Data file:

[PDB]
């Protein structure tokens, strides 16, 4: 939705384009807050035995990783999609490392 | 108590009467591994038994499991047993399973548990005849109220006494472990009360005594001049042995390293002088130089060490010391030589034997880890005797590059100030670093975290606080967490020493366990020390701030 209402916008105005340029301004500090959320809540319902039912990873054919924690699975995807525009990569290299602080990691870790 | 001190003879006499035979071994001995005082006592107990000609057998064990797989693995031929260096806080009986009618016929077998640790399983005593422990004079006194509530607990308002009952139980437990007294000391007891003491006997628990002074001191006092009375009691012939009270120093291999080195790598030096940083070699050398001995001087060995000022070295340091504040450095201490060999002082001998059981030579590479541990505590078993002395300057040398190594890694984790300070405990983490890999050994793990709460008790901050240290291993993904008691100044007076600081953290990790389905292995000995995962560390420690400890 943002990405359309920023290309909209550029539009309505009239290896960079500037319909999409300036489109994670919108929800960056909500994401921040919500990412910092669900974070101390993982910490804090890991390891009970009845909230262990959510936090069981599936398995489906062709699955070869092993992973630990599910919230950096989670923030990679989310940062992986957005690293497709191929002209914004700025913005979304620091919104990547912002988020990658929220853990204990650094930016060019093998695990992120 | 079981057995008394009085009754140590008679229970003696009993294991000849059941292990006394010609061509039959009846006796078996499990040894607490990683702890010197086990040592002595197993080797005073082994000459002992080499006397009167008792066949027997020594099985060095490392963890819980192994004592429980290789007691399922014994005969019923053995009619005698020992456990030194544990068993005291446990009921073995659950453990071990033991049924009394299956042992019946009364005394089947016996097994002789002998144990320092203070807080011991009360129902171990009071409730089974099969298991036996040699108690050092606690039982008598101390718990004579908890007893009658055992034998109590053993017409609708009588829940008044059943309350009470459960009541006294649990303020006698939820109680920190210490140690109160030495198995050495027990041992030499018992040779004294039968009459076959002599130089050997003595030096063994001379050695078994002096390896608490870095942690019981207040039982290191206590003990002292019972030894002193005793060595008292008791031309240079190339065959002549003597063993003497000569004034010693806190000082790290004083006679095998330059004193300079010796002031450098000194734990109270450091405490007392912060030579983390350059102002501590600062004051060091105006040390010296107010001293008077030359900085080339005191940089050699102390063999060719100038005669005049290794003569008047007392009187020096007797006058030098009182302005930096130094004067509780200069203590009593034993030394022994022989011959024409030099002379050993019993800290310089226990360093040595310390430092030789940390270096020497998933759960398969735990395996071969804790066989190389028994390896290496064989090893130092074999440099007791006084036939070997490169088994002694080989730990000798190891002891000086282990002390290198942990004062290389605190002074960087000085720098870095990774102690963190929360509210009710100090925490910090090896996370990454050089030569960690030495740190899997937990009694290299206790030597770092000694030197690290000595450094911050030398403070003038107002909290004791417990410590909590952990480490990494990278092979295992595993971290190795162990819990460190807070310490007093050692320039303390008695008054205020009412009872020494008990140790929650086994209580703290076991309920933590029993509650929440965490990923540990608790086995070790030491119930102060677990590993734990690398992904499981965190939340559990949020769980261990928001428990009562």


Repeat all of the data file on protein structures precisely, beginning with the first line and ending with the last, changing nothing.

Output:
[PDB]
């Protein structure tokens, strides 16, 4: 939705384009807050035995990783999609490392 | 108590009467591994038994499991047993399973548990005849109220006494472990009360005594001049042995390293002088130089060490010391030589034997880890005797590059100030670093975290606080967490020493366990020390701030 209402916008105005340029301004500090959320809540319902039912990873054919924690699975995807525009990569290299602080990691870790 | 001190003879006499035979071994001995005082006592107990000609057998064990797989693995031929260096806080009986009618016929077998640790399983005593422990004079006194509530607990308002009952139980437990007294000391007891003491006997628990002074001191006092009375009691012939009270120093291999080195790598030096940083070699050398001995001087060995000022070295340091504040450095201490060999002082001998059981030579590479541990505590078993002395300057040398190594890694984790300070405990983490890999050994793990709460008790901050240290291993993904008691100044007076600081953290990790389905292995000995995962560390420690400890 943002990405359309920023290309909209550029539009309505009239290896960079500037319909999409300036489109994670919108929800960056909500994401921040919500990412910092669900974070101390993982910490804090890991390891009970009845909230262990959510936090069981599936398995489906062709699955070869092993992973630990599910919230950096989670923030990679989310940062992986957005690293497709191929002209914004700025913005979304620091919104990547912002988020990658929220853990204990650094930016060019093998695990992120 | 079981057995008394009085009754140590008679229970003696009993294991000849059941292990006394010609061509039959009846006796078996499990040894607490990683702890010197086990040592002595197993080797005073082994000459002992080499006397009167008792066949027997020594099985060095490392963890819980192994004592429980290789007691399922014994005969019923053995009619005698020992456990030194544990068993005291446990009921073995659950453990071990033991049924009394299956042992019946009364005394089947016996097994002789002998144990320092203070807080011991009360129902171990009071409730089974099969298991036996040699108690050092606690039982008598101390718990004579908890007893009658055992034998109590053993017409609708009588829940008044059943309350009470459960009541006294649990303020006698939820109680920190210490140690109160030495198995050495027990041992030499018992040779004294039968009459076959002599130089050997003595030096063994001379050695078994002096390896608490870095942690019981207040039982290191206590003990002292019972030894002193005793060595008292008791031309240079190339065959002549003597063993003497000569004034010693806190000082790290004083006679095998330059004193300079010796002031450098000194734990109270450091405490007392912060030579983390350059102002501590600062004051060091105006040390010296107010001293008077030359900085080339005191940089050699102390063999060719100038005669005049290794003569008047007392009187020096007797006058030098009182302005930096130094004067509780200069203590009593034993030394022994022989011959024409030099002379050993019993800290310089226990360093040595310390430092030789940390270096020497998933759960398969735990395996071969804790066989190389028994390896290496064989090893130092074999440099007791006084036939070997490169088994002694080989730990000798190891002891000086282990002390290198942990004062290389605190002074960087000085720098870095990774102690963190929360509210009710100090925490910090090896996370990454050089030569960690030495740190899997937990009694290299206790030597770092000694030197690290000595450094911050030398403070003038107002909290004791417990410590909590952990480490990494990278092979295992595993971290190795162990819990460190807070310490007093050692320039303390008695008054205020009412009872020494008990140790929650086994209580703290076991309920933590029993509650929440965490990923540990608790086995070790030491119930102060677990590993734990690398992904499981965190939340559990949020769980261990928001428990009562």